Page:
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Distinguish between invitation and demand

Sex makes babies, so it’s ironic that, when they arrive, babies can deliver such a fatal erotic blow to a relationship. But there are ways to keep the spark alive, says Esther Perel

by Psychologies

invitation not demand

Parenting means being dependable and responsible, while a good sex life thrives on spontaneity and unpredictability. With nappy changes and broken sleep, having sex can be a challenge. However, I believe that maintaining an erotic and emotional connection between you as a couple is the biggest gift you can give your child. On the long list of what children need, parents who have an erotic connection should definitely feature as one of them. And let’s face it, it’s not children who extinguish the flame in a relationship, it’s the parents who fail to keep the spark alive.

Clara, 31, and David, 32, came to see me recently because their sex life was dwindling. They have a son, who is nearly 2. They were only together six months before Clara got pregnant and now with a baby, their sex life is suffering. Like many new dads, David feels like Clara has a ‘new man’ in her life, while the demands of motherhood means making love isn’t a priority for Clara.

Motherhood is filled with selflessness and caretaking, and being a lustful mother can feel threatening and bring up feelings of guilt. But it’s important to find some sense of your own sensuality that is about you and not the baby. As a mother, you need to allow yourself some pleasures, like a relaxing long bath, a walk around town, plunging into a new book, a dinner with friends. These are not sexual activities, but they connect you to your erotic self; they make you feel alive and playful, not resentful and tired. You need to find ways of filling up your cup again.

Sex with your partner is far more than just intercourse. When you feel distant from your partner, it’s important you find ways to be close that have nothing to do with the actual sexual act. Lots of caresses, kisses, tender words and humour are part of the sexual relationship. If you measure sex only in terms of the sexual act, thinking that unless you go all the way, it isn’t sex, then you eliminate most of what is fun and important about sex. To resist your disinterest, broaden the possibilities. Talk to your partner, tell him that for you sex post-children is more sensual than genital. Touch is key; orgasm, not always.

See the person, not the function

Talk to each other, too. Communication is so important. When you come home, for example, do you only inquire about the children? Don’t forget to check in with each other as feeling that you matter as a person and not only as a function is crucial. Being erotic is leaving aside your rolesas partners of Family Management Inc and enjoying each other’s company for its own sake.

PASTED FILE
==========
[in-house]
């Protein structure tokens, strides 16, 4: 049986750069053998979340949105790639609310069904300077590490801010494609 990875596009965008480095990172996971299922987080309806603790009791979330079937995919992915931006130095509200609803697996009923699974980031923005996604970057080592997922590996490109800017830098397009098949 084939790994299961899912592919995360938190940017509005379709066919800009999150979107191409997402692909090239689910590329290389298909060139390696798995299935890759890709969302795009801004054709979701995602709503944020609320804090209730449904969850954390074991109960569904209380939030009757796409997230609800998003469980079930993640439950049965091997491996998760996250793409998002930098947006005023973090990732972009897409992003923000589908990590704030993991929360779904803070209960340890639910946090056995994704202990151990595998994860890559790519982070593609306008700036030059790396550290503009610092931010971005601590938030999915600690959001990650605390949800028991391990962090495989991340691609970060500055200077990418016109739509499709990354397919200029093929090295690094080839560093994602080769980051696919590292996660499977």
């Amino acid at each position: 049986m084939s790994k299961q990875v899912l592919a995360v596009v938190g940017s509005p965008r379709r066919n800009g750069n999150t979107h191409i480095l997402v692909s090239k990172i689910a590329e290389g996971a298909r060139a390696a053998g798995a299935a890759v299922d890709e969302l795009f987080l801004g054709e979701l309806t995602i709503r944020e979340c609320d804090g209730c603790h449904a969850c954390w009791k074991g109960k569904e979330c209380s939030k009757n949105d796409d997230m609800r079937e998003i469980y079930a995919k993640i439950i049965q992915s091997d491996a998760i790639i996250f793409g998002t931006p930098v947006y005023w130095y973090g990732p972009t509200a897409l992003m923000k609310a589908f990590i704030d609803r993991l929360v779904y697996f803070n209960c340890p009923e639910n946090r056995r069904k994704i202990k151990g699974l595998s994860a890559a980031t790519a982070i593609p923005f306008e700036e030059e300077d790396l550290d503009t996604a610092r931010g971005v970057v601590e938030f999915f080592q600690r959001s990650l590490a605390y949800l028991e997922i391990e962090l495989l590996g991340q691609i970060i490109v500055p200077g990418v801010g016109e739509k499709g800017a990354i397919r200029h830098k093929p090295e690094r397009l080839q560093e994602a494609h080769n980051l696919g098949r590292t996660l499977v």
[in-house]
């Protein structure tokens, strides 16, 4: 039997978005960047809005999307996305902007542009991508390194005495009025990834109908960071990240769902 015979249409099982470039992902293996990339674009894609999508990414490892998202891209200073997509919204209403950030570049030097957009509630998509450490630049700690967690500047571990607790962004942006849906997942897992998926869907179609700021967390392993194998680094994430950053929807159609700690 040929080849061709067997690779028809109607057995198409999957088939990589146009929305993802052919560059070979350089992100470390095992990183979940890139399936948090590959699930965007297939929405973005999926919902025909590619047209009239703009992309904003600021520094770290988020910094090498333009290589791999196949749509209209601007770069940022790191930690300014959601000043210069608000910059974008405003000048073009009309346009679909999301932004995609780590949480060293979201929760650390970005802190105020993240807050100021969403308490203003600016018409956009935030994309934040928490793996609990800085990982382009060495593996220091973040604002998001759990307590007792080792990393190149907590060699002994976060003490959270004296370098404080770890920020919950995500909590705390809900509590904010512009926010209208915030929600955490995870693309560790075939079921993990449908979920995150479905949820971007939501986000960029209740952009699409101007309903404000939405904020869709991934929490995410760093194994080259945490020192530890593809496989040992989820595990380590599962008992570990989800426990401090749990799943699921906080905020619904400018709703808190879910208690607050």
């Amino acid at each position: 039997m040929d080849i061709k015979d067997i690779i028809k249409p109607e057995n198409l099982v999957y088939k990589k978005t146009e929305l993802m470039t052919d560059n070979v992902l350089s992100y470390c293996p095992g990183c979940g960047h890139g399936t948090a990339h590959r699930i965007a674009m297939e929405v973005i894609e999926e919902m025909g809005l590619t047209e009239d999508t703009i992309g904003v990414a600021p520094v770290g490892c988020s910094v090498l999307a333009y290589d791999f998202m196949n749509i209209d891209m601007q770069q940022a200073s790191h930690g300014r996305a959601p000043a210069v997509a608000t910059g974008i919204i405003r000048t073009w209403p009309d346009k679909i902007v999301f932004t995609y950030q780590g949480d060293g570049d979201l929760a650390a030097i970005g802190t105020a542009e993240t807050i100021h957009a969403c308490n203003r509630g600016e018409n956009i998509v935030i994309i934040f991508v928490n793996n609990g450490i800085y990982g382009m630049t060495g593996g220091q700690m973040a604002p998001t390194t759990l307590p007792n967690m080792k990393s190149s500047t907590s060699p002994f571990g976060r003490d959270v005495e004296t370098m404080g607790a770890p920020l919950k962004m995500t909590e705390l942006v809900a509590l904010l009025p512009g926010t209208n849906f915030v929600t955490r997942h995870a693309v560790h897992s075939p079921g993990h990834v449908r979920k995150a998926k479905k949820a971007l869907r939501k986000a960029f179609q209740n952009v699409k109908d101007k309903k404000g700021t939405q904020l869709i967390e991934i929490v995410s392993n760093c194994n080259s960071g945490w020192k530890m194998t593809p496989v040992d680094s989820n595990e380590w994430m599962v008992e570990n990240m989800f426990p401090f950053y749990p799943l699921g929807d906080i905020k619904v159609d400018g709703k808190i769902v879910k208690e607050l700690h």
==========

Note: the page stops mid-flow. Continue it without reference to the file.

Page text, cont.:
And, whatever you do, don’t leave sex till last thing at night. It doesn’t matter that all the toys need to be put away. Being a mother and being sexual is about giving yourself the permission to think about you, and know that doing this doesn’t make you a bad mother. The connection between mother and child is sensuous and sensual – touch, smell, gaze. The untold story is that often when you say that at the end of the day, you have nothing left to give, you in fact are saying that at the end of the day, there is nothing more you need. But the physical touch with the child should not replace the physical touch with each other.

As a mother, you are attuned to the needs and demands of your children. So when your husband or boyfriend invites you to be intimate and your gut response is: ‘I already have enough people asking me for something’, be careful not to confuse invitation with demand. This is an adult man inviting you to make love, not a child making more demands on you.

You don’t have to be in the mood, you have to be willing to be in the mood. That is a powerful point of departure. Sex does not need to start because you are excited, or desirous. Willingness to engage is what matters. You know it is a nice way to feel intimate, that you never regret it afterwards, that you’re happier together the next day – this should be sufficient motivation to experience ‘willingness, and openness’.

The common advice is surprise your partner. But why not surprise yourself? You seek novelty for your children – so don’t settle into downtrodden routines for yourselves as a couple. Take off your ‘mummy’ gear and wear something that makes you feel feminine and sexy. Not sexy lingerie meant to turn on your partner, but clothes that connect you to the woman in you. Pick a different restaurant, leave the bedroom if you can, maybe meet him for lunch when you are awake and dressed up, rather than waiting to connect with him as the last thing on your long to-do list.

Photograph: iStock

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